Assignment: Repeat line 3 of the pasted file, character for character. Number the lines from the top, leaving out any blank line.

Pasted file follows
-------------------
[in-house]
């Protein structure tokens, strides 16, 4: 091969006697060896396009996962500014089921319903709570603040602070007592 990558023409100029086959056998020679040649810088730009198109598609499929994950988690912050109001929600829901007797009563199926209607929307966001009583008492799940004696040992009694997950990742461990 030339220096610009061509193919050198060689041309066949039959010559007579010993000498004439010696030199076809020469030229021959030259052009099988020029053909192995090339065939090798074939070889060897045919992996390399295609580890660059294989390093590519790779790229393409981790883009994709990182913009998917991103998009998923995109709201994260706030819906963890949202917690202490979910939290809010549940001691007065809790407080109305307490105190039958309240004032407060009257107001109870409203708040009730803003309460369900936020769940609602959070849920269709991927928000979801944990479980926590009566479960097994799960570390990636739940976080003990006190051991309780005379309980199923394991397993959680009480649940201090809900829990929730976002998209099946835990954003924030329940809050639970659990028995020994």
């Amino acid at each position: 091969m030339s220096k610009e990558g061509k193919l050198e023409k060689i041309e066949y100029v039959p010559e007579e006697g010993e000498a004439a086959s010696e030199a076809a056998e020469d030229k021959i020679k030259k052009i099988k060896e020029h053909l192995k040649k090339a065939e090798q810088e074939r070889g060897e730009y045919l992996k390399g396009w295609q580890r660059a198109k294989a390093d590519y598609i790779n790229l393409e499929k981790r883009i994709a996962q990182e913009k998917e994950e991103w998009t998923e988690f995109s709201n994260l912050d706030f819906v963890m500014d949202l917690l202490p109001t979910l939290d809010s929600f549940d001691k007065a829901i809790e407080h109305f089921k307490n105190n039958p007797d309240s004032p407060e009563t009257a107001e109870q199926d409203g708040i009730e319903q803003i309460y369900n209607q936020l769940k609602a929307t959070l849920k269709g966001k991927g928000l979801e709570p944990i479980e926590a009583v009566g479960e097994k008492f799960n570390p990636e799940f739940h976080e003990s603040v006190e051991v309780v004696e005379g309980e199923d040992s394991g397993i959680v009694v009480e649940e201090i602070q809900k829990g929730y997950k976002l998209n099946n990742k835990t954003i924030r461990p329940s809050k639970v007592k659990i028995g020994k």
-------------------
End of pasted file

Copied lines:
């Amino acid at each position: 091969m030339s220096k610009e990558g061509k193919l050198e023409k060689i041309e066949y100029v039959p010559e007579e006697g010993e000498a004439a086959s010696e030199a076809a056998e020469d030229k021959i020679k030259k052009i099988k060896e020029h053909l192995k040649k090339a065939e090798q810088e074939r070889g060897e730009y045919l992996k390399g396009w295609q580890r660059a198109k294989a390093d590519y598609i790779n790229l393409e499929k981790r883009i994709a996962q990182e913009k998917e994950e991103w998009t998923e988690f995109s709201n994260l912050d706030f819906v963890m500014d949202l917690l202490p109001t979910l939290d809010s929600f549940d001691k007065a829901i809790e407080h109305f089921k307490n105190n039958p007797d309240s004032p407060e009563t009257a107001e109870q199926d409203g708040i009730e319903q803003i309460y369900n209607q936020l769940k609602a929307t959070l849920k269709g966001k991927g928000l979801e709570p944990i479980e926590a009583v009566g479960e097994k008492f799960n570390p990636e799940f739940h976080e003990s603040v006190e051991v309780v004696e005379g309980e199923d040992s394991g397993i959680v009694v009480e649940e201090i602070q809900k829990g929730y997950k976002l998209n099946n990742k835990t954003i924030r461990p329940s809050k639970v007592k659990i028995g020994k």